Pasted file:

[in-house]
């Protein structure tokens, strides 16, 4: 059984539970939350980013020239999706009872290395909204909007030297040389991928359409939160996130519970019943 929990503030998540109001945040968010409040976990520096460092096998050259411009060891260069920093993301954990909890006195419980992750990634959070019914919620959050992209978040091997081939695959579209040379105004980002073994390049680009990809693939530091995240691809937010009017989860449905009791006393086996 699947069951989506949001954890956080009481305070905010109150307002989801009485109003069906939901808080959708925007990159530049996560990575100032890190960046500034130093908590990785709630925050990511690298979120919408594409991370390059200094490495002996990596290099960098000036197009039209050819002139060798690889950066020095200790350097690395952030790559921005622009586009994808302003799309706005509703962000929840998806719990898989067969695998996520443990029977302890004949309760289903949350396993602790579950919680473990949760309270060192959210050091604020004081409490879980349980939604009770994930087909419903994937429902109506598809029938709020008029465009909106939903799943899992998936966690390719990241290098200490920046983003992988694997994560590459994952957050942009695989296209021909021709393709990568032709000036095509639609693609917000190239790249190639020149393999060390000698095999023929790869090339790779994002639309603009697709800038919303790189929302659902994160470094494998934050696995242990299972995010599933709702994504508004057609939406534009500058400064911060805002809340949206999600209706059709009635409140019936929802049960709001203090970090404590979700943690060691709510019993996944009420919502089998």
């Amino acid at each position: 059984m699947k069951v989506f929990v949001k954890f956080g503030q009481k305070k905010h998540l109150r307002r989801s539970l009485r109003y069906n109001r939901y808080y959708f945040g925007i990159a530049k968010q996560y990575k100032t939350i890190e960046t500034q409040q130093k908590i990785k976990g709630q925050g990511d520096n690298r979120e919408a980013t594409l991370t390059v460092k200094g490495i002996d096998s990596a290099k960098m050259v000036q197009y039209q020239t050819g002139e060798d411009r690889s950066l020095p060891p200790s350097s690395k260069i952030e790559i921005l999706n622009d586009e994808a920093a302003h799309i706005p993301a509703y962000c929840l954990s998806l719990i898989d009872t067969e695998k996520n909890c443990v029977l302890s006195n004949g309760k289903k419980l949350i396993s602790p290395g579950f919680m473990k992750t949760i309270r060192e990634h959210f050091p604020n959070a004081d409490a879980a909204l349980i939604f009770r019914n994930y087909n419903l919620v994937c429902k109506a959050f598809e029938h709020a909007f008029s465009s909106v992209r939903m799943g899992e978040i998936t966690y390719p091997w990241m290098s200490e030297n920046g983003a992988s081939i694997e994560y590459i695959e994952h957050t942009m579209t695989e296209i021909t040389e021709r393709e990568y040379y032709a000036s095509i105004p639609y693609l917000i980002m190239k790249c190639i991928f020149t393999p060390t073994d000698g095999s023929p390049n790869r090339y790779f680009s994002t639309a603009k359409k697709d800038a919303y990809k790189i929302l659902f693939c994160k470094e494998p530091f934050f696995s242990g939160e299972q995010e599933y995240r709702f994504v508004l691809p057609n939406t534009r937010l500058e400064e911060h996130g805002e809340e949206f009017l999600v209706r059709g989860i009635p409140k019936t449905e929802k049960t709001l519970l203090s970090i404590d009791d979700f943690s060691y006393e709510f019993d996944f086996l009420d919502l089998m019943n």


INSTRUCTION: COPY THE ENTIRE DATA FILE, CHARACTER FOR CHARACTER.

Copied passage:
[in-house]
């Protein structure tokens, strides 16, 4: 059984539970939350980013020239999706009872290395909204909007030297040389991928359409939160996130519970019943 929990503030998540109001945040968010409040976990520096460092096998050259411009060891260069920093993301954990909890006195419980992750990634959070019914919620959050992209978040091997081939695959579209040379105004980002073994390049680009990809693939530091995240691809937010009017989860449905009791006393086996 699947069951989506949001954890956080009481305070905010109150307002989801009485109003069906939901808080959708925007990159530049996560990575100032890190960046500034130093908590990785709630925050990511690298979120919408594409991370390059200094490495002996990596290099960098000036197009039209050819002139060798690889950066020095200790350097690395952030790559921005622009586009994808302003799309706005509703962000929840998806719990898989067969695998996520443990029977302890004949309760289903949350396993602790579950919680473990949760309270060192959210050091604020004081409490879980349980939604009770994930087909419903994937429902109506598809029938709020008029465009909106939903799943899992998936966690390719990241290098200490920046983003992988694997994560590459994952957050942009695989296209021909021709393709990568032709000036095509639609693609917000190239790249190639020149393999060390000698095999023929790869090339790779994002639309603009697709800038919303790189929302659902994160470094494998934050696995242990299972995010599933709702994504508004057609939406534009500058400064911060805002809340949206999600209706059709009635409140019936929802049960709001203090970090404590979700943690060691709510019993996944009420919502089998």
């Amino acid at each position: 059984m699947k069951v989506f929990v949001k954890f956080g503030q009481k305070k905010h998540l109150r307002r989801s539970l009485r109003y069906n109001r939901y808080y959708f945040g925007i990159a530049k968010q996560y990575k100032t939350i890190e960046t500034q409040q130093k908590i990785k976990g709630q925050g990511d520096n690298r979120e919408a980013t594409l991370t390059v460092k200094g490495i002996d096998s990596a290099k960098m050259v000036q197009y039209q020239t050819g002139e060798d411009r690889s950066l020095p060891p200790s350097s690395k260069i952030e790559i921005l999706n622009d586009e994808a920093a302003h799309i706005p993301a509703y962000c929840l954990s998806l719990i898989d009872t067969e695998k996520n909890c443990v029977l302890s006195n004949g309760k289903k419980l949350i396993s602790p290395g579950f919680m473990k992750t949760i309270r060192e990634h959210f050091p604020n959070a004081d409490a879980a909204l349980i939604f009770r019914n994930y087909n419903l919620v994937c429902k109506a959050f598809e029938h709020a909007f008029s465009s909106v992209r939903m799943g899992e978040i998936t966690y390719p091997w990241m290098s200490e030297n920046g983003a992988s081939i694997e994560y590459i695959e994952h957050t942009m579209t695989e296209i021909t040389e021709r393709e990568y040379y032709a000036s095509i105004p639609y693609l917000i980002m190239k790249c190639i991928f020149t393999p060390t073994d000698g095999s023929p390049n790869r090339y790779f680009s994002t639309a603009k359409k697709d800038a919303y990809k790189i929302l659902f693939c994160k470094e494998p530091f934050f696995s242990g939160e299972q995010e599933y995240r709702f994504v508004l691809p057609n939406t534009r937010l500058e400064e911060h996130g805002e809340e949206f009017l999600v209706r059709g989860i009635p409140k019936t449905e929802k049960t709001l519970l203090s970090i404590d009791d979700f943690s060691y006393e709510f019993d996944f086996l009420d919502l089998m019943n």